Any change to the scope invariably has a bearing on other parameters that can affect the project. Following the same logic, it is easier to understand how the planning processes in other knowledge areas such as quality, cost, and time can influence the time that will be taken, the cost that will be incurred, and the way quality will be managed.

To satisfy the scope, cost, time, and quality equilibrium, the project team needs to manage communications, risk, stakeholders, procurements, and human resources. This is where the planning processes under these knowledge areas come in.

All these planning processes interact with each other. Planning is an iterative activity that gets elaborated, refined, and adjusted as more and more information about the project is discovered.

In the next section, we will discuss the executing processes.

Executing Processes

Planning without execution is futile, but execution without planning is fatal. However, in execution processes, the project team spends a lot of time putting the plan into action. When you perform the executing processes, you often blend the execution and controlling processes.

Execution is all about performing the plan that is producing the deliverables and providing information on the progress.

Processing of this information and the validation of the deliverables is a control function. The executing process is direct and managed project work, where the project manager essentially puts certain mechanisms in place to ensure that the work is being carried out.

The project manager primarily focuses on ensuring that the procurements are conducted. These procurements are deliverables or services that the project needs to buy from external sources. The project manager also needs to ensure smooth flow of communication within the project team and with the external stakeholders.

The manager should make sure that stakeholders are engaged in the project, and that the processes for managing quality are being followed correctly.

It is important for the project manager is to make sure that:

  • the right team is being used

  • they have the knowledge and competencies to do the job

  • they work together as a team.

The project manager should also manage the team to make sure they are positioned for success.

In the next section, we will discuss the monitoring and controlling processes.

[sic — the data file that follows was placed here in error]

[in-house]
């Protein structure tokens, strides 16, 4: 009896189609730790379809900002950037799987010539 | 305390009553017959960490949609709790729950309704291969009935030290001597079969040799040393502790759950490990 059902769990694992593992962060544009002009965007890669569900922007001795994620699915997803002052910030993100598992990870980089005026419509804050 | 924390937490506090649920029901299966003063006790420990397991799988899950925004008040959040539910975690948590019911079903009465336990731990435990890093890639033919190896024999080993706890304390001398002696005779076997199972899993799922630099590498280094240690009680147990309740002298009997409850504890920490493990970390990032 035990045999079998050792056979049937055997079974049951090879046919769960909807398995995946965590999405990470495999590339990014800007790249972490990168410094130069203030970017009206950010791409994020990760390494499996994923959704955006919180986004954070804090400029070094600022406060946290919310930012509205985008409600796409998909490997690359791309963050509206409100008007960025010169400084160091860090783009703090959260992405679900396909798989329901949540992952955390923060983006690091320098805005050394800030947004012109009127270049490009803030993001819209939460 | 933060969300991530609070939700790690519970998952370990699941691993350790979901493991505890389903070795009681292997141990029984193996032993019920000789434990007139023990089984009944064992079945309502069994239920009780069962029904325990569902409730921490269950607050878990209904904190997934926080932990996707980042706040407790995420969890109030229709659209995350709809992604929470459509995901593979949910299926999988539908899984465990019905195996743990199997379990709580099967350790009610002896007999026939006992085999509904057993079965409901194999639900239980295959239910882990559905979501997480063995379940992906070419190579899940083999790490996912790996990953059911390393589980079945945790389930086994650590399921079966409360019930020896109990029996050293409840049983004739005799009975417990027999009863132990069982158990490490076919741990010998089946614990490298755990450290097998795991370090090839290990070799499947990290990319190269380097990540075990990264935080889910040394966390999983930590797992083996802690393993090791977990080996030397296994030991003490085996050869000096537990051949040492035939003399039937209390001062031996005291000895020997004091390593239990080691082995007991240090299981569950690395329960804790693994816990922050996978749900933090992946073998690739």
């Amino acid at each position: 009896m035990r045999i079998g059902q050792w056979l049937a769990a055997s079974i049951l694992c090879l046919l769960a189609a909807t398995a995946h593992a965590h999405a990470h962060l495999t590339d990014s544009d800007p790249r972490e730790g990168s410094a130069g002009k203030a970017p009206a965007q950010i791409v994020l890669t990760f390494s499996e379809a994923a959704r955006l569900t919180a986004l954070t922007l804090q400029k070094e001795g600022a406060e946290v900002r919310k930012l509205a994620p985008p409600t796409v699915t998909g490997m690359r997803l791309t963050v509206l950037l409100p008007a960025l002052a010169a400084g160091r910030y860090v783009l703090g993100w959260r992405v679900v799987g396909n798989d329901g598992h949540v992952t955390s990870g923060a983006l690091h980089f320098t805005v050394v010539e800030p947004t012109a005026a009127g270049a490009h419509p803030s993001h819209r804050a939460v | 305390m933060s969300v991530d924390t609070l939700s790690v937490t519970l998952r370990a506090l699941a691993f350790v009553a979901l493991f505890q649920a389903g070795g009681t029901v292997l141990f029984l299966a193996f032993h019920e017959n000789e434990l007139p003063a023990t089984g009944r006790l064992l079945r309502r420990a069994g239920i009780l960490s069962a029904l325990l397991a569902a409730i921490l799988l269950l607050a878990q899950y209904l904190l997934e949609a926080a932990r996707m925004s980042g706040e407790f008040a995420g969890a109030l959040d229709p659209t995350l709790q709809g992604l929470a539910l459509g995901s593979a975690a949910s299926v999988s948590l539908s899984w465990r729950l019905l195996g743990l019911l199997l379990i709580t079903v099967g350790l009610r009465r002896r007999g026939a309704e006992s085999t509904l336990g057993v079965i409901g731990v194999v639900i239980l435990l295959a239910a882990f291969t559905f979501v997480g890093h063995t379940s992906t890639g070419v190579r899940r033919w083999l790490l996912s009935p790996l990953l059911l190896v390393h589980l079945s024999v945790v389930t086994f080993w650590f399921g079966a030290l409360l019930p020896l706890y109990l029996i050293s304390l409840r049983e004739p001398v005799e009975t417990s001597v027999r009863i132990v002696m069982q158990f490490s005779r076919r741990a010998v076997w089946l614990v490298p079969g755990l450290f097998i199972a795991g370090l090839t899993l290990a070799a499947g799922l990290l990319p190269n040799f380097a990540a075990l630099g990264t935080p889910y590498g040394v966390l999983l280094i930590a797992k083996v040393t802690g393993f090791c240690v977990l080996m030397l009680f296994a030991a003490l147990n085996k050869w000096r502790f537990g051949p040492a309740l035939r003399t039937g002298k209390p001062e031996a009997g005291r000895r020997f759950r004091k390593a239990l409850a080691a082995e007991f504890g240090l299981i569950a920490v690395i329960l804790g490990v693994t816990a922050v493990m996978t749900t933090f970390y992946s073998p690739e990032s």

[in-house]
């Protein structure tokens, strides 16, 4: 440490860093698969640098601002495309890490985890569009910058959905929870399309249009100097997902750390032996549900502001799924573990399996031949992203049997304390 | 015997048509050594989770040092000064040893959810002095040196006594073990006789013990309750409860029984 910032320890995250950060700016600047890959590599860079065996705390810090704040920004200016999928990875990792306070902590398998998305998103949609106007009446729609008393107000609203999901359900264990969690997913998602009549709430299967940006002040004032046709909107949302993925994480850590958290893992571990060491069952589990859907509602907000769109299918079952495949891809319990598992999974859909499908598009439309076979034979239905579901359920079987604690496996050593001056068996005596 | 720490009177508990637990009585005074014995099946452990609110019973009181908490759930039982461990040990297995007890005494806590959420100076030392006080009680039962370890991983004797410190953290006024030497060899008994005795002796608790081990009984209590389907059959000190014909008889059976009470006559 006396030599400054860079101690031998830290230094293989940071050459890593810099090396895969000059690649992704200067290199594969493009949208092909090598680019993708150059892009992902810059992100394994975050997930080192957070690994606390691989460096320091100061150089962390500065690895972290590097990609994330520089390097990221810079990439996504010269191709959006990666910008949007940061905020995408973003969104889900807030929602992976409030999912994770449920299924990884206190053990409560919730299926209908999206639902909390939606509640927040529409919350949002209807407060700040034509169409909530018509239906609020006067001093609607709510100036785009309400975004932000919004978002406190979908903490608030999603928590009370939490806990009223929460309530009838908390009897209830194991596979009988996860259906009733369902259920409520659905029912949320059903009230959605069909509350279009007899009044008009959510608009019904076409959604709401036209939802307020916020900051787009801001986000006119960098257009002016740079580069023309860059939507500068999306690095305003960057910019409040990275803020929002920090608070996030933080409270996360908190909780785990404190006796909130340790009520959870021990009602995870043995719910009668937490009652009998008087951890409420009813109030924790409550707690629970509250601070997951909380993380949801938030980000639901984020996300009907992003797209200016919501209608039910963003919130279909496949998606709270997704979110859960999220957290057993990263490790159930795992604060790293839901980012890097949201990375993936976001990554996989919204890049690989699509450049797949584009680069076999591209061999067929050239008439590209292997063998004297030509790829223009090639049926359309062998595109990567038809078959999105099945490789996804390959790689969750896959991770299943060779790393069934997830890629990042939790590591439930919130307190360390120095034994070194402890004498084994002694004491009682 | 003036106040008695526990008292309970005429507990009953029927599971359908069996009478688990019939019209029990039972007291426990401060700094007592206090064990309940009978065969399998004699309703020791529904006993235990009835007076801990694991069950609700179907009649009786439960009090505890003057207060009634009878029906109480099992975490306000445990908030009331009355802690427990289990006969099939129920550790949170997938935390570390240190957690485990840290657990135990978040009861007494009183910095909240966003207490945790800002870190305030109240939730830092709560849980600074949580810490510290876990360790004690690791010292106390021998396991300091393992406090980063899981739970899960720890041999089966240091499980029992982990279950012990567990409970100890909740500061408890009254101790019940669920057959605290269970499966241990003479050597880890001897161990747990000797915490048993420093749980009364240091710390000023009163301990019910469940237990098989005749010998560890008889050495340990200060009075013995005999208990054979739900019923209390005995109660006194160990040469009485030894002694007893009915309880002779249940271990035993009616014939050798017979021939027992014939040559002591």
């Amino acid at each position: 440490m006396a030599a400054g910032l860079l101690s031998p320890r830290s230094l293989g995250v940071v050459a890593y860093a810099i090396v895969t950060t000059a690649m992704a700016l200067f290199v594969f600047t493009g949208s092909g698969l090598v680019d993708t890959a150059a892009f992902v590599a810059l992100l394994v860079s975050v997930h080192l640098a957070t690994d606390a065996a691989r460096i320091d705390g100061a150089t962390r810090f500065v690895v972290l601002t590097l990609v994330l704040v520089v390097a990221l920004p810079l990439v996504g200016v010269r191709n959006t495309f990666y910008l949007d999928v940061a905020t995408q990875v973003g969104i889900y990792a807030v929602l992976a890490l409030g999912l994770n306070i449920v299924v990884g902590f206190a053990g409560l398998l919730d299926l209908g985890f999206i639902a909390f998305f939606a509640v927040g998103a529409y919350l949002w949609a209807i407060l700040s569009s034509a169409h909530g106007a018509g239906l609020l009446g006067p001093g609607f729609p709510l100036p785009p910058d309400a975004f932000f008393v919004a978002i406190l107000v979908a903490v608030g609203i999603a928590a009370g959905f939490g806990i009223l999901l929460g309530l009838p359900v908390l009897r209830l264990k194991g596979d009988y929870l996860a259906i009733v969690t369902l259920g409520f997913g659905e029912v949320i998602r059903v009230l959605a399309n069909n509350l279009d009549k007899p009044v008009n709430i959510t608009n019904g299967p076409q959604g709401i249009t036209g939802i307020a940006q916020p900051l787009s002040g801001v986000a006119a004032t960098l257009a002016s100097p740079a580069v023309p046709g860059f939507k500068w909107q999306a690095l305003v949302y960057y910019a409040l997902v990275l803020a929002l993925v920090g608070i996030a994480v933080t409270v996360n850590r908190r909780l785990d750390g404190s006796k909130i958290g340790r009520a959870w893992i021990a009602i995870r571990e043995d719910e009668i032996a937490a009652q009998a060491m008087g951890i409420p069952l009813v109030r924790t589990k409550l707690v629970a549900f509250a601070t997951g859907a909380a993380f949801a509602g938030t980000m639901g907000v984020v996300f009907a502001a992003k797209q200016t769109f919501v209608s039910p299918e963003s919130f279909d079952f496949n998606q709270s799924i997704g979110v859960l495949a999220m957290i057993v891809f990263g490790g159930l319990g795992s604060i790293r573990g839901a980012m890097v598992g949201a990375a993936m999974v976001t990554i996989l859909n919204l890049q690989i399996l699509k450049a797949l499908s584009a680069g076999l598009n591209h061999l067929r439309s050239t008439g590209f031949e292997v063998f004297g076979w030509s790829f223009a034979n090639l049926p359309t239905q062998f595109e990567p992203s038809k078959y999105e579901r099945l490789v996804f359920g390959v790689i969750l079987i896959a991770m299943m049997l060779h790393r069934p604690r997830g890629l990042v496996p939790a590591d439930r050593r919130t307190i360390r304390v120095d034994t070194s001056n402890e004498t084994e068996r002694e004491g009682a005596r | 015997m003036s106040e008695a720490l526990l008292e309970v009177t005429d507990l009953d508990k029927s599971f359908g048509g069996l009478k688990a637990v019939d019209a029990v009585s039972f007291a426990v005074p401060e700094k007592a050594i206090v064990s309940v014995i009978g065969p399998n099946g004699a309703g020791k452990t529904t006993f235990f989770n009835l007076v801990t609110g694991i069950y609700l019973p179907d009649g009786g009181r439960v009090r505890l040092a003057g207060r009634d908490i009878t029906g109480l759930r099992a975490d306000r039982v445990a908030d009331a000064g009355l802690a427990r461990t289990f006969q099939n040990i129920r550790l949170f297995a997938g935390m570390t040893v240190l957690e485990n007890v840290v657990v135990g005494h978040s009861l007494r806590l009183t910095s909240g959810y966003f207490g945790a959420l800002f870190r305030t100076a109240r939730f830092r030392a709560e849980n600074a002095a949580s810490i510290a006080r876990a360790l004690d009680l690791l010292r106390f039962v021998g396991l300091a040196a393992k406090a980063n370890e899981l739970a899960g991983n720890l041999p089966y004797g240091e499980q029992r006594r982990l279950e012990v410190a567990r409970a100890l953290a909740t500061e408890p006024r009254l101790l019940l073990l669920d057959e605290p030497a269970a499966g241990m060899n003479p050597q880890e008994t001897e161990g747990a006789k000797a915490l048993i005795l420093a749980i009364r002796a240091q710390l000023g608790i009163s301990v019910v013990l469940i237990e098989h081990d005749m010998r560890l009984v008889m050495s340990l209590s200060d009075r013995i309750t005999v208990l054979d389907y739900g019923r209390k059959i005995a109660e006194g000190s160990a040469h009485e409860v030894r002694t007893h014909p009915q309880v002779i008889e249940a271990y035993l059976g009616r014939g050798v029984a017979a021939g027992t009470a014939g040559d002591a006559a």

Monitoring and Controlling Processes

Monitoring is observing and getting data about how things are going within the project, whereas, controlling is taking actions to bring things back on track. Monitoring and controlling apply to different aspects of project management.

The image shows the various areas of project management where monitoring and control applies.

However, the knowledge area that has a corresponding control process is human resources, because human resources should be “managed”, not “controlled”. An important aspect of controlling is having an elaborate mechanism to handle changes.

In the next section, we will discuss the closing processes.

Closing Processes

Closing processes bring a project or a phase of the project to an orderly conclusion. Only two knowledge areas include a closing process. These are:

  • integration management

  • procurement management

Closing a project or a phase falls under integration management and applies to the overall project. Before the project is formally closed, all the procurements or contracts that are entered into for the project must be formally closed as well.

Study the closing processes in detail to answer concept based questions in the CAPM exam. In the next section, we will discuss important data flows in project management.

Important Data Flows in Project Management

The image given below is a valuable source of information that helps to understand how data flows between the processes of project management.

The major repository of data and information in a project includes the project documents, which is at the center of the image.

Information can originate from four external sources. These sources are the organization or enterprise, the customer, the project sponsor or initiator, and the sellers or suppliers to the project. Observe how the five process groups interact with the different sources of information and then exchange information internally.

Please revise the data flow diagram before the CAPM exam as you may get questions based on this concept.


Here is a quick recap of what was covered in this lesson:

  • The project management process starts with an idea being approved by the project initiator or sponsor. The project manager and the project team then understand the requirements and produce the final deliverable.

  • The five process groups in project management are initiating, planning, executing, controlling, and closing processes.

  • The objective of the planning processes is to produce the project management plan collectively.

  • Execution deals with performing the plan to produce the deliverables.

  • Information originates from four external sources. These are the organization or enterprise, the customer, the project sponsor or initiator, and the sellers or suppliers.


This concludes the CAPM Tutorial. You may now the clear idea of all about Certified Associate in Project Management and its processes. For further knowledge, you can enroll into the CAPM Certification Course.

  • Disclaimer
  • PMP, PMI, PMBOK, CAPM, PgMP, PfMP, ACP, PBA, RMP, SP, and OPM3 are registered marks of the Project Management Institute, Inc.